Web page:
My Quarterly Marketplace Lending Results – Q1 2017 (Lend Academy), Rated: AAA

Overall Marketplace Lending Return at 7.73%

I complained last quarter that the annualized return, based just on the latest quarterly numbers, on my main Lending Club account had dropped to 2.1% in Q4. Well, this quarter it dipped further. The balance on this account on December 31, 2016 was $39,733, the balance on March 31, 2017 was $39,472 for a -2.6% annualized return according to Lending Club’s own statements.

When I look at where the recent defaults have been coming from the majority are in the D and E grade 36-month loans issued in 2015.

My TTM return according to my own calculations is 2.56% and Lending Club says my return is 8.32%.

Last month marked four years since I invested in the Direct Lending Investments fund. It has been my best performing investment by far over this time period. While yields have come down slightly from the initial 13-15% to 10-12% today I am still very happy with this investment. As the fund has grown, today it is closing in on $1 billion, it has changed focus from investing in high yield short-term small business loans to providing funding lines for a variety of consumer, small business and real estate lenders.

Peerstreet focuses on short term loans – typically 6-24 months with yield to investors in the mid to high single digits. I like the $1,000 minimum per investment at Peerstreet which has enabled me to feel comfortable starting with a relatively small investment. I have already almost cycled through my initial investment as 11 of my first 12 properties have already paid off in full.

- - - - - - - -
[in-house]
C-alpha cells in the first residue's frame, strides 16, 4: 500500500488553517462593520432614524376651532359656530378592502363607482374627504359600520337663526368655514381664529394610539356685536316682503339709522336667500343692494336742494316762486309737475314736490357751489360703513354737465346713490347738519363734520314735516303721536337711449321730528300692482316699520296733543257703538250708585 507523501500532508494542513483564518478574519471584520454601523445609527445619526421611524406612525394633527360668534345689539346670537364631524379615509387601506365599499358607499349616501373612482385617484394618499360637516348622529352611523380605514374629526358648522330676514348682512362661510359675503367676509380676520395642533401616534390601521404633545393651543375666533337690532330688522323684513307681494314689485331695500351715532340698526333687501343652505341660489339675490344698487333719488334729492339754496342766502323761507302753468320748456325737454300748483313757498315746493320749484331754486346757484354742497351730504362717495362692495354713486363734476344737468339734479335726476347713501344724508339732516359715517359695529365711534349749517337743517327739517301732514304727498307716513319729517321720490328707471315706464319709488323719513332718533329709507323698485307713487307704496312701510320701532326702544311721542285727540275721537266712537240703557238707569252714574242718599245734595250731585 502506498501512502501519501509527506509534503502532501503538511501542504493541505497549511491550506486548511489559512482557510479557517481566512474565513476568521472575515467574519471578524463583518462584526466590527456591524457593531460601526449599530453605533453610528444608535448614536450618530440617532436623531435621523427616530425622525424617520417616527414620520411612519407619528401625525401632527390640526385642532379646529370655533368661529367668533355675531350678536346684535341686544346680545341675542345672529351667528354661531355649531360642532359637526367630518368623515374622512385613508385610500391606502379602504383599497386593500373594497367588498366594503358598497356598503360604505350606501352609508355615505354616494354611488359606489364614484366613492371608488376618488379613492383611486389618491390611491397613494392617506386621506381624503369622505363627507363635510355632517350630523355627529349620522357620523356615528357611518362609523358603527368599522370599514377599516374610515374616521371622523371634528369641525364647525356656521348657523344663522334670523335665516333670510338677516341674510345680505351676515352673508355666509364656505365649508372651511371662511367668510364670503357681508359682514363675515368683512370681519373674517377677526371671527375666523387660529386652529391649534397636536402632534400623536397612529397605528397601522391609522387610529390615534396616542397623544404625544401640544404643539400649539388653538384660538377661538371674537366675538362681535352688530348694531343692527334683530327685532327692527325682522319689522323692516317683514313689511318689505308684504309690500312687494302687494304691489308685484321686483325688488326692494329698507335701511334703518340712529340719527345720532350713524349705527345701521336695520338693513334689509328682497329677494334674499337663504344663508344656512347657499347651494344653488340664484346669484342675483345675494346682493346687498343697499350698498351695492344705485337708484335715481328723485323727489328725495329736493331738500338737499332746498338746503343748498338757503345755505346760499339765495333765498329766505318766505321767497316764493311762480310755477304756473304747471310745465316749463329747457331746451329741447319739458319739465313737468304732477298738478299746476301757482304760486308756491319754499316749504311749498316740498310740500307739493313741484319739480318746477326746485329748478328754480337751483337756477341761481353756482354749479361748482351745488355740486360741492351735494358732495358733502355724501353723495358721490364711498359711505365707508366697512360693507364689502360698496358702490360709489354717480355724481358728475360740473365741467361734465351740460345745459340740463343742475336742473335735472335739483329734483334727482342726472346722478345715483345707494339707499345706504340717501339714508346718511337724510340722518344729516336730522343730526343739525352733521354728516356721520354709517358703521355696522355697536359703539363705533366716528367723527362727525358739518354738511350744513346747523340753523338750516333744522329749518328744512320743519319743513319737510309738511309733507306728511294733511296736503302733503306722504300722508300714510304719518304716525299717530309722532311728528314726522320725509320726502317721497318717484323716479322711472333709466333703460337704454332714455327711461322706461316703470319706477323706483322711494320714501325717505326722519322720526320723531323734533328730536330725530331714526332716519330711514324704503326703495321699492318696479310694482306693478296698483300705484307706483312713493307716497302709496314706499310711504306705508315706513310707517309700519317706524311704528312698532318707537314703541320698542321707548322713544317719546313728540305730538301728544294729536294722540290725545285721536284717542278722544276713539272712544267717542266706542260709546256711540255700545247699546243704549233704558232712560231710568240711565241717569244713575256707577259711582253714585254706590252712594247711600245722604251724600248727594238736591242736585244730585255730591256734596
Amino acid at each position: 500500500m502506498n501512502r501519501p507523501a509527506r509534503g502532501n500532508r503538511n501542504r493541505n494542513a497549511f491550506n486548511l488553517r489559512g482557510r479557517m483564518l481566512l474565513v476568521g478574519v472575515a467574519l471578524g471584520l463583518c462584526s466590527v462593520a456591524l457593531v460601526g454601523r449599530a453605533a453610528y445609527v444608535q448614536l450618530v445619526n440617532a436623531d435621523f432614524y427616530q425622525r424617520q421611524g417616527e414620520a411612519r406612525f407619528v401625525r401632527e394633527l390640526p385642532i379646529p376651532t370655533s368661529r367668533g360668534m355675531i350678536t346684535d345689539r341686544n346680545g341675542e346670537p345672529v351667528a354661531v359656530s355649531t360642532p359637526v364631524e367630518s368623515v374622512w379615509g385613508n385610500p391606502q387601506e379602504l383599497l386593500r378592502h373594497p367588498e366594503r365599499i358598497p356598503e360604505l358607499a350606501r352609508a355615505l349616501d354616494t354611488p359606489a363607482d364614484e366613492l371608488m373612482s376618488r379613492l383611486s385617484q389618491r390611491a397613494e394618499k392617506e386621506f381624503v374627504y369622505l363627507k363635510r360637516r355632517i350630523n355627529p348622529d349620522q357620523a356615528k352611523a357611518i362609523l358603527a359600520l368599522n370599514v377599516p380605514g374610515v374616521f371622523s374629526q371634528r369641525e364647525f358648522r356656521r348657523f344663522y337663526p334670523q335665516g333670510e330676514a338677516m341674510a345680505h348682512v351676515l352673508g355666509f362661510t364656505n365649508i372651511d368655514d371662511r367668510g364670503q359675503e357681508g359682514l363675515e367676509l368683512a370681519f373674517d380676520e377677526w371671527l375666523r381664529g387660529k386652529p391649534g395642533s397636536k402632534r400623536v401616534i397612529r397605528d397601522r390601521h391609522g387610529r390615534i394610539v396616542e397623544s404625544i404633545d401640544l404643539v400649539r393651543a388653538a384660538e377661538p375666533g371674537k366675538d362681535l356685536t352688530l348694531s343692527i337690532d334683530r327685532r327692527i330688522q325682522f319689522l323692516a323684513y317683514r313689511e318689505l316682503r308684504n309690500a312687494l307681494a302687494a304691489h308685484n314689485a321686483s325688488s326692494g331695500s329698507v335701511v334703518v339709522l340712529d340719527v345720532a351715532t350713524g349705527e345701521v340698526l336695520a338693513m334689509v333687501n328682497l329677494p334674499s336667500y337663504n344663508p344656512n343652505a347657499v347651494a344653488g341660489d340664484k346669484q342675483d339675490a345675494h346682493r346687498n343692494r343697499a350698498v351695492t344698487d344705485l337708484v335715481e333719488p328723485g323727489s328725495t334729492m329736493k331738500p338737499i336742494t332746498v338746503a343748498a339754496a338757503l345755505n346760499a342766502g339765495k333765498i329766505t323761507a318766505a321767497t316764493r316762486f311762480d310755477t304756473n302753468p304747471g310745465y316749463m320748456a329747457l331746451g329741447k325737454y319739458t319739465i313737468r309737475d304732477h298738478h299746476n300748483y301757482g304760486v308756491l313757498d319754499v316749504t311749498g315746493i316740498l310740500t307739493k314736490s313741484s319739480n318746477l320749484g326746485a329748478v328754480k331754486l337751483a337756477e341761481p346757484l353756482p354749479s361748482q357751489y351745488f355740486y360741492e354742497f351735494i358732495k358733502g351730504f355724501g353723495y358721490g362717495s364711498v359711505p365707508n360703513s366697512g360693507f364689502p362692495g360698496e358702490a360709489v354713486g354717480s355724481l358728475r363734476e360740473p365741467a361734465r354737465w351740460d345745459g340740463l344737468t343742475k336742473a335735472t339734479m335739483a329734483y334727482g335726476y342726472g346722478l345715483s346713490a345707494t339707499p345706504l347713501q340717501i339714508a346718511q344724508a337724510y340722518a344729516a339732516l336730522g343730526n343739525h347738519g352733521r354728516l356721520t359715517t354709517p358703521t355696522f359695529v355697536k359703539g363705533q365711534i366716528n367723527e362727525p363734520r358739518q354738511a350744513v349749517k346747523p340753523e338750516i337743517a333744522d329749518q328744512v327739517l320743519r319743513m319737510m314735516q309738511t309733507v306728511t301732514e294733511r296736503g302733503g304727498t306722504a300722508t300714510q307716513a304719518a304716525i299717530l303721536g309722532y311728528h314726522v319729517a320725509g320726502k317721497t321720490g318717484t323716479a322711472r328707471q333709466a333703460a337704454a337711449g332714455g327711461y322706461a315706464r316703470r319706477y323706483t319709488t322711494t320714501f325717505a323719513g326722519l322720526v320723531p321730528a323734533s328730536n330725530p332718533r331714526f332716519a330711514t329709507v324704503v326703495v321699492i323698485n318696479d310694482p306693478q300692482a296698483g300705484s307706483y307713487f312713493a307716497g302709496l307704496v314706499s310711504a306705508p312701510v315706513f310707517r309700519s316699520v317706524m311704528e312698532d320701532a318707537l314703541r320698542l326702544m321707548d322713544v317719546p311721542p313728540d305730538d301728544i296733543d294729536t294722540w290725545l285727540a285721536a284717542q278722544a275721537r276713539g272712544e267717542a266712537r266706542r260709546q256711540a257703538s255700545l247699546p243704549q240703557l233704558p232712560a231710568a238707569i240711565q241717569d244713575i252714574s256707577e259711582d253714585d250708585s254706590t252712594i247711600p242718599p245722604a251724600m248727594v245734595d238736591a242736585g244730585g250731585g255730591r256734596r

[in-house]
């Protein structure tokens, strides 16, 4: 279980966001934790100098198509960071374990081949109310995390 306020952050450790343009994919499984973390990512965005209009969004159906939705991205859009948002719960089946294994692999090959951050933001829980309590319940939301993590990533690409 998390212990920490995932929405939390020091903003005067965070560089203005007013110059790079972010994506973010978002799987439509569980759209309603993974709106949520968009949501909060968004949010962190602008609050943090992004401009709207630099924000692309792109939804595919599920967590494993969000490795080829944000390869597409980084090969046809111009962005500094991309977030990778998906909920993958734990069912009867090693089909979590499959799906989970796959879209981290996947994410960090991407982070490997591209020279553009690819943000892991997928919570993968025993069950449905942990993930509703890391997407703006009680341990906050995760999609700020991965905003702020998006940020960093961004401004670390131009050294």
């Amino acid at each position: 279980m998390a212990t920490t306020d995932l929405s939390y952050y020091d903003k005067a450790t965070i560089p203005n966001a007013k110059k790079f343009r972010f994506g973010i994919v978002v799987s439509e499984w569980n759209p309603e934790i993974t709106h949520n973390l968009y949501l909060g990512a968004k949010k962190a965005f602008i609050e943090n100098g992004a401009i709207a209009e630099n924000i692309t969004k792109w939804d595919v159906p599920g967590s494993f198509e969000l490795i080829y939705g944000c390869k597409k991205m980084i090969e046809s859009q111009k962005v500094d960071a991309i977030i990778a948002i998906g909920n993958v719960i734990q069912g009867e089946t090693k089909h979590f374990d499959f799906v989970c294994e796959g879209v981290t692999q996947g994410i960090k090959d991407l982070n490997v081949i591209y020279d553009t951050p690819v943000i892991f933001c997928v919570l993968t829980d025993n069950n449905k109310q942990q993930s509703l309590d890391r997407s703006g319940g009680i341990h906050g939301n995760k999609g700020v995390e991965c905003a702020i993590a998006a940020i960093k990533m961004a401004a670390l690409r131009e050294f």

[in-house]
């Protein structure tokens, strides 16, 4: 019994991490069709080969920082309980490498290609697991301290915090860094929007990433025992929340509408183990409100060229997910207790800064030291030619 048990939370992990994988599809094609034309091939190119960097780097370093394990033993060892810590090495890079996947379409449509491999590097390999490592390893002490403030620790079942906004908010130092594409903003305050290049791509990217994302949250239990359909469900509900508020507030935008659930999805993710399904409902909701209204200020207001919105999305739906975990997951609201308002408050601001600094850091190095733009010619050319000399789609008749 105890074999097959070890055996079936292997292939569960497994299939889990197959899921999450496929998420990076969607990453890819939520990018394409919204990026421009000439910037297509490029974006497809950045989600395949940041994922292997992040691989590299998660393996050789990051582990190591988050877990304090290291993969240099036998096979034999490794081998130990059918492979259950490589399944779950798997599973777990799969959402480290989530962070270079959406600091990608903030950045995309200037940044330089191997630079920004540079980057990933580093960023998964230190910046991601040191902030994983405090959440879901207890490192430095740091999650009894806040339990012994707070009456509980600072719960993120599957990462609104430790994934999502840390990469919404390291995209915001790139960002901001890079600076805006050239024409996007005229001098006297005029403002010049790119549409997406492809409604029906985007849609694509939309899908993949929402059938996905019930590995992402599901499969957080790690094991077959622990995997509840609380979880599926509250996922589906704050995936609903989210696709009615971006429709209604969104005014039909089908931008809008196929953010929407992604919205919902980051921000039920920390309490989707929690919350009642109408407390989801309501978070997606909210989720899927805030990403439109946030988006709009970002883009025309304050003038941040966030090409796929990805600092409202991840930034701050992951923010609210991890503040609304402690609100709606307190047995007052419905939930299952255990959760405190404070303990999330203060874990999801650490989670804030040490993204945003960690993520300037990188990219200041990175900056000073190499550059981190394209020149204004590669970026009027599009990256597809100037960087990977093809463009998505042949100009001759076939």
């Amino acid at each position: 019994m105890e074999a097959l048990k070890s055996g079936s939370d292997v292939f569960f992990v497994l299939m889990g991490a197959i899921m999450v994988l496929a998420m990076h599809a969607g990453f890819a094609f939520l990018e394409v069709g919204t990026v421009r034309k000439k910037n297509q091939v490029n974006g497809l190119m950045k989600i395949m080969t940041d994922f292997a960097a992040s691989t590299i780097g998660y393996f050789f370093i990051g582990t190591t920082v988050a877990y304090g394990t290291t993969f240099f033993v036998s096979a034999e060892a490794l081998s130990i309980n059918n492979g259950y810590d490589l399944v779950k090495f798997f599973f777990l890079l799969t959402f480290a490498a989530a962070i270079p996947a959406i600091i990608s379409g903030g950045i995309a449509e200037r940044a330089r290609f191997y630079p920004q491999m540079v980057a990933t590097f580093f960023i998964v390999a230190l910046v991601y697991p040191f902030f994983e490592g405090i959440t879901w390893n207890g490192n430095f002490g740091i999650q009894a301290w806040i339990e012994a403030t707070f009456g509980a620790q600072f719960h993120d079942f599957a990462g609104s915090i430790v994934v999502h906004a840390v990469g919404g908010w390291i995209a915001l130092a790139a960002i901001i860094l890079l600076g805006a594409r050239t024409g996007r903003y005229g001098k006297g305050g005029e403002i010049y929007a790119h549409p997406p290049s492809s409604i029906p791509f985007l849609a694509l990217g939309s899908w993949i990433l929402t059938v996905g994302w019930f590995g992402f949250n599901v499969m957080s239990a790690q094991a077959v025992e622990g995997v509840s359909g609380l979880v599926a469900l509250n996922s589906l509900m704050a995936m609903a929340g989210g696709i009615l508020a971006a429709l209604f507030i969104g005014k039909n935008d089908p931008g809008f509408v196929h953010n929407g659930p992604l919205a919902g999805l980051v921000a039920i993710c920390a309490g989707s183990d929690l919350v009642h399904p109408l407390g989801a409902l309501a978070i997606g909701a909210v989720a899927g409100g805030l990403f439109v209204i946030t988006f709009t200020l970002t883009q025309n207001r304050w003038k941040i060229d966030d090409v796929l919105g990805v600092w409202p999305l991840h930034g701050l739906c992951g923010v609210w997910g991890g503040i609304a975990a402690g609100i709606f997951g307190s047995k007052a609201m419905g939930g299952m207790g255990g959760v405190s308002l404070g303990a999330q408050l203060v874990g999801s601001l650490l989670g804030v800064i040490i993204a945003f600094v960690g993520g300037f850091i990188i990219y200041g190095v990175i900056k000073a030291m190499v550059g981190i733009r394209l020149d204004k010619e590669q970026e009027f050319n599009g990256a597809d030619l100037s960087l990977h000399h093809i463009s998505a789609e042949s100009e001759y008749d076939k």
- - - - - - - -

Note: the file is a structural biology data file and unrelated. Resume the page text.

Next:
Uncertainty looms over SoFi’s plan to obtain bank charter (SNL), Rated: AAA

Social Finance Inc. executives say the company is ready to be regulated more like a bank, but it is unclear how feasible it will be for SoFi to obtain the industrial bank charter it wants.

In his comments to TechCrunch, Cagney said that the goal of the charter is not to use deposits to fund loans.

SoFi has yet to submit an application for an industrial bank charter in Utah, according to Utah Department of Financial Institutions supervisor of industrial banks Shaun Berrett. As of May 19, the online lender had 28 job openings in its Cottonwood Heights location.

U.S. Startups Fail to Attract Crowd of Small Investors (Bloomberg), Rated: A

Investors sprinkled about $38 million across 142 companies since May 2016 when Title III of the JOBS Act allowed equity crowdfunding for non-accredited investors, according to data from industry tracker NextGen Crowdfunding LLC.

Swat said the practice is still in its infancy. Wefunder, StartEngine and SeedInvest are the primary crowdfunding platforms, and many founders aren’t aware that equity fundraising is an option. Of those who explore it, many decide it’s not worth the hassle and expense.

NextGen data show companies typically spend from $20,000 to $50,000 on legal, accounting and marketing — a serious outlay for a startup that’s only looking to raise a couple hundred thousand dollars.

Technology startups, quite understandably, have largely ignored the new fundraising option because they benefit more from the existing system.